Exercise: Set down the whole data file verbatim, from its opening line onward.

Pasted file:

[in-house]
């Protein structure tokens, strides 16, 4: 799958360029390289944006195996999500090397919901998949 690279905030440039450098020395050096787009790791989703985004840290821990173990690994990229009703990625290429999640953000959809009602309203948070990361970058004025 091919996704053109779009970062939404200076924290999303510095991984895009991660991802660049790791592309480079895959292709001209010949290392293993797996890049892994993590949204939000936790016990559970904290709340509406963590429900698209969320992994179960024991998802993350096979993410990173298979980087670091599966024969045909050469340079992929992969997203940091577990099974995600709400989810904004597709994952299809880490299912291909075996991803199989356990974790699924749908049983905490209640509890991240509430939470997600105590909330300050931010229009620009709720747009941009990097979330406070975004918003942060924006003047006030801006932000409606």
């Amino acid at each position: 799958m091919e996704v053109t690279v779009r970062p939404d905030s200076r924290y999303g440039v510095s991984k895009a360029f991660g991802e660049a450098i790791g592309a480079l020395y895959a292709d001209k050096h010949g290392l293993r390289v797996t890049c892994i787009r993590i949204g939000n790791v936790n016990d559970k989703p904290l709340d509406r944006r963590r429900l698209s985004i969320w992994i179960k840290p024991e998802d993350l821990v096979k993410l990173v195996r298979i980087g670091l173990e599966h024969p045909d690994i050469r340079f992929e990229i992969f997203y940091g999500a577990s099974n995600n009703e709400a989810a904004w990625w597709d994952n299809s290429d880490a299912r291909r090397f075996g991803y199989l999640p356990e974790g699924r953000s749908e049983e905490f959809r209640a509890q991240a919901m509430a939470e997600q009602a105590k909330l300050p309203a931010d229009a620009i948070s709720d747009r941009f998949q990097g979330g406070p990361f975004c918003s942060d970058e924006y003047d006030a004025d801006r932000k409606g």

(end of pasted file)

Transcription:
[in-house]
């Protein structure tokens, strides 16, 4: 799958360029390289944006195996999500090397919901998949 690279905030440039450098020395050096787009790791989703985004840290821990173990690994990229009703990625290429999640953000959809009602309203948070990361970058004025 091919996704053109779009970062939404200076924290999303510095991984895009991660991802660049790791592309480079895959292709001209010949290392293993797996890049892994993590949204939000936790016990559970904290709340509406963590429900698209969320992994179960024991998802993350096979993410990173298979980087670091599966024969045909050469340079992929992969997203940091577990099974995600709400989810904004597709994952299809880490299912291909075996991803199989356990974790699924749908049983905490209640509890991240509430939470997600105590909330300050931010229009620009709720747009941009990097979330406070975004918003942060924006003047006030801006932000409606």
């Amino acid at each position: 799958m091919e996704v053109t690279v779009r970062p939404d905030s200076r924290y999303g440039v510095s991984k895009a360029f991660g991802e660049a450098i790791g592309a480079l020395y895959a292709d001209k050096h010949g290392l293993r390289v797996t890049c892994i787009r993590i949204g939000n790791v936790n016990d559970k989703p904290l709340d509406r944006r963590r429900l698209s985004i969320w992994i179960k840290p024991e998802d993350l821990v096979k993410l990173v195996r298979i980087g670091l173990e599966h024969p045909d690994i050469r340079f992929e990229i992969f997203y940091g999500a577990s099974n995600n009703e709400a989810a904004w990625w597709d994952n299809s290429d880490a299912r291909r090397f075996g991803y199989l999640p356990e974790g699924r953000s749908e049983e905490f959809r209640a509890q991240a919901m509430a939470e997600q009602a105590k909330l300050p309203a931010d229009a620009i948070s709720d747009r941009f998949q990097g979330g406070p990361f975004c918003s942060d970058e924006y003047d006030a004025d801006r932000k409606g």